25 Sep 2021 15:09 IST

Compassionate communication holds the key today

At a time when you cannot see each other in person, a caring heart makes things visible.

I am currently facilitating a course on leadership for second-year MBA students, and a question posed to me by them is: “How do we lead in an era when we hardly see people other than through an electronic medium?” Janet, who joined the MBA course in July 2020 and unfortunately has not even seen the campus and who will technically pass out in March 2022, thinks that all she has been told about leaders being visible, available role models is surreal.

“I do not even know my instructors, have not met them yet they are the persons who are teaching me about being people centric — is this not a contradiction?” she asked.

Travelling back in time

Thrown by her question I have had to seek within and revisit 42 years of organisational experience to respond to her and other students who wonder if what they are learning has any relevance.

Searching for answers helped me find some in what is now being embraced as 'non-violent communication (NVC) or compassionate communication'. When Marshall Rosenberg, the chief proponent of the concept of NVC, first spoke about it in the late 60s, his desire was to 'speak non-violence in a world of conflict'. His relentless pursuit to harness peace found many votaries, yet essentially remained confined to spheres where violence was manifest.

Today, however, this thought and idea seems most relevant and appropriate when we as a world are struggling to keep body, mind and emotions together. The prescription that we can consider offering to youngsters, who are going to saddle consequential roles in the future as we emerge out of this quagmire that Corona has pushed us into, is to look at simple ways to retain sanity, resuscitate flagging hope and re-build our emotional well-being.

A co-created reality

Among the few lessons we have been sharing with students at The Great Lakes Institute, is the recognition that each of us irrespective of age and experience knows that we are not alone. Hence whatever future we envisage or create will only be possible if leadership acknowledges the truth that 'all reality around us is co-created', which means each of has to embrace the belief that 'I need you' to help me design the future we want.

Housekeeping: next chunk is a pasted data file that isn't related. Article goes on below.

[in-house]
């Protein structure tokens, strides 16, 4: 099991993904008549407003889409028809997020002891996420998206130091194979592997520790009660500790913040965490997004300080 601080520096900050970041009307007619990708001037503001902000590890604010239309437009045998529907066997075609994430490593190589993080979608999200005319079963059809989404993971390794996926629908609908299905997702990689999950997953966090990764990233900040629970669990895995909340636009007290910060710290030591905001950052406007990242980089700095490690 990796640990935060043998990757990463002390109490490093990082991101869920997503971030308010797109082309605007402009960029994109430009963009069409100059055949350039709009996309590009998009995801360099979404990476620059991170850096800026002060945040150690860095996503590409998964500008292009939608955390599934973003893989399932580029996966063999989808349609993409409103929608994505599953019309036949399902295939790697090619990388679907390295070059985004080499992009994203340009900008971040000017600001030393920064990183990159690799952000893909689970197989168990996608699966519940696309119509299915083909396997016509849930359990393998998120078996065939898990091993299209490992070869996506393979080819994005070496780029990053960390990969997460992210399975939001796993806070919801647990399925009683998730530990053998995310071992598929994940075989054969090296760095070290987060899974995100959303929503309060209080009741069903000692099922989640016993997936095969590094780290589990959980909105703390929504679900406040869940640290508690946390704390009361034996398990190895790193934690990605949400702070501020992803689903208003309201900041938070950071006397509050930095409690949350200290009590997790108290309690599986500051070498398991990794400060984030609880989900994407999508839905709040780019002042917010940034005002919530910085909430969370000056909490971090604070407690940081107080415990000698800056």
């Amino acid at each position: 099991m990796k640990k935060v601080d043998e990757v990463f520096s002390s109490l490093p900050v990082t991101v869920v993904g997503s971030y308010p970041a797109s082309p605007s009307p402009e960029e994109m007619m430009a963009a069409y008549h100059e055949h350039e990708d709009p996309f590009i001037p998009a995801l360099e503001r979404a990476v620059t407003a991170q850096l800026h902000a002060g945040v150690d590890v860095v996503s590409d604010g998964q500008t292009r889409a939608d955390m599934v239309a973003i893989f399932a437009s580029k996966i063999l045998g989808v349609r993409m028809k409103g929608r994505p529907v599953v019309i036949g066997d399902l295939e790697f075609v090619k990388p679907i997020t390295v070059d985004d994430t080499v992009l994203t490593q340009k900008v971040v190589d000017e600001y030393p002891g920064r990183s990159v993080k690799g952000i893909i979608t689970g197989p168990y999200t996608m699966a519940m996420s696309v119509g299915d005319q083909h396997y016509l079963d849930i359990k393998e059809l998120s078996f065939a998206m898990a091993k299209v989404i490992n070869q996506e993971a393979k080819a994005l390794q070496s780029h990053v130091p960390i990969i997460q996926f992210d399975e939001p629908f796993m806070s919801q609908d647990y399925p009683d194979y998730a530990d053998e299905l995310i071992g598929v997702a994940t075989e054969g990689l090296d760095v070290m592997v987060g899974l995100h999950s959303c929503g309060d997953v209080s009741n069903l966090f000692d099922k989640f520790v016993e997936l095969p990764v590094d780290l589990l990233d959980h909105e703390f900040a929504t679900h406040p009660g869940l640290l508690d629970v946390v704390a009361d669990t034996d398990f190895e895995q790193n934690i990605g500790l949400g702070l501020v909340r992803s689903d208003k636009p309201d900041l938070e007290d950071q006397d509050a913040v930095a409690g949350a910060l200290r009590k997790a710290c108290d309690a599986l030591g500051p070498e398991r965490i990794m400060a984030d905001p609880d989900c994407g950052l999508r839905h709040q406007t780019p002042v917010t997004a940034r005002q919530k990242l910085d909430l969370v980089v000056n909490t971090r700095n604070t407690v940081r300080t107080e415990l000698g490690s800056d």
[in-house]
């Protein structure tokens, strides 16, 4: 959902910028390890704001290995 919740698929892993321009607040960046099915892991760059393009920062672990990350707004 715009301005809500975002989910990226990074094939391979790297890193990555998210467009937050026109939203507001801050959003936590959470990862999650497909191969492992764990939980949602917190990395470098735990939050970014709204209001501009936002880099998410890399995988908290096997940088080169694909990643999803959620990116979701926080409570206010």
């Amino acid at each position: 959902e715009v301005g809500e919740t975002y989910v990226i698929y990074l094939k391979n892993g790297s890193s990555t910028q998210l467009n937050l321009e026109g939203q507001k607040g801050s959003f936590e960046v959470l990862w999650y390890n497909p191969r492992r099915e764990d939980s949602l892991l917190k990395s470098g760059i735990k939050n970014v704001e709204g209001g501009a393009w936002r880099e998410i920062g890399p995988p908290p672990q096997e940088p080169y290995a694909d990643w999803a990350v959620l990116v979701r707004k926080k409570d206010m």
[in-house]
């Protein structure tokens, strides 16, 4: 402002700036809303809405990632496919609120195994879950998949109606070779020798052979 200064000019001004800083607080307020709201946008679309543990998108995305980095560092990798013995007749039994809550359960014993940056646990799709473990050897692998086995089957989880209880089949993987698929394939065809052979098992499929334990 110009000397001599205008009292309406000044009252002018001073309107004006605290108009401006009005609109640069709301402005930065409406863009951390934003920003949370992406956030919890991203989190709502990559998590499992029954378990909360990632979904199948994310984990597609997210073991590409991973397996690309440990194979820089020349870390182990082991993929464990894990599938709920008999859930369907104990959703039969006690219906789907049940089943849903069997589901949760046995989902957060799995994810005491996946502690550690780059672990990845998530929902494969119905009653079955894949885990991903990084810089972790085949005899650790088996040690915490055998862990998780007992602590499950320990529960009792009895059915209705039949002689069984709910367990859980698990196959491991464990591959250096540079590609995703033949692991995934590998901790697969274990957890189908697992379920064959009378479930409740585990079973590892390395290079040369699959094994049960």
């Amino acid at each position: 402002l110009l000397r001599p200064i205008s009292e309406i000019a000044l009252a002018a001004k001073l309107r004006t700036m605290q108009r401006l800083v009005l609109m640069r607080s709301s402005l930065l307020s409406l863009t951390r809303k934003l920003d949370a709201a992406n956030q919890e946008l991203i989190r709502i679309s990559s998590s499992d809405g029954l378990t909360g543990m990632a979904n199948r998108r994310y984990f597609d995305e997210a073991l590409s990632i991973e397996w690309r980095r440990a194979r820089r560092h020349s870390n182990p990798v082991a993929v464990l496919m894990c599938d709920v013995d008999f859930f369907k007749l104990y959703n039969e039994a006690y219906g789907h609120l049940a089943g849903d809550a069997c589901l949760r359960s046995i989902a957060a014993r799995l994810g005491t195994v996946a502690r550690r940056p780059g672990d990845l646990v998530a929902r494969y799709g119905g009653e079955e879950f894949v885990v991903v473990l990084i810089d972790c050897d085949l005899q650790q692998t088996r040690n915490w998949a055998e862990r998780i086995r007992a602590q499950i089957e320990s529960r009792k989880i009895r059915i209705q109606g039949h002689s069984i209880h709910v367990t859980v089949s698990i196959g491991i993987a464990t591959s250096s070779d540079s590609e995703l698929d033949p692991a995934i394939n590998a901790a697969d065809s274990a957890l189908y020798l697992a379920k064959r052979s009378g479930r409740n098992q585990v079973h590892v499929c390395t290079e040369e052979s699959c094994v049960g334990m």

Our beliefs when they clash with reality may cloud our thinking and therefore it is important to constantly re-examine our assumptions, perhaps challenge them too, to remain focused on what is possible and not on what we cannot do. For all this to happen we have to kindle or reignite within us a sense of curiosity. After all, as Marshall Goldsmith, the world renowned coach said 'what has got us here will not take us there'.

Strangely many of the ideas that germinated in intelligent minds as early as the 1960s are becoming more and more relevant today than when they were first conceptualized.

Theories such as ‘Six Thinking Hats’ or ‘Lateral Thinking’ that Edward de Bono propagated, ‘Hierarchy of Needs’ that Abraham Maslow spoke about, the ‘XY theory’ that Douglas McGregor emphasised, the person-centered approach that Carl Rogers advocated and even the ‘Existential Approach’ of emphasising that 'existence precedes essence' which Sartre affirmed, are now our touch points to remain healthy, effective and function.

Thus when young minds who are confronted with an unknown, unclear 'tomorrow' want guidance on how to build their future, it behoves us to nourish and nurture in them thoughts of:

  1. Leading with presence, or from energy that they generate from within.
  2. Lead with a sense of curiosity and care.
  3. Focus on possibilities.
  4. Appreciate self and therefore be able to appreciate others.
  5. Accept oneself without condition and thus help others to do so too.
  6. Choose an attitude of 'I can’ not 'I will not'.
  7. Look for small gains, the Kaizen approach, and not attempt to leap across a chasm of uncertainty.

The diktat ‘what is truly visible cannot be seen by the eye but only by a caring heart’ is probably truer today than it may have been in the past.

(The writer is a visiting professor at the Great Lakes Institute of Management, Chennai and is an organisational and behavioural consultant.)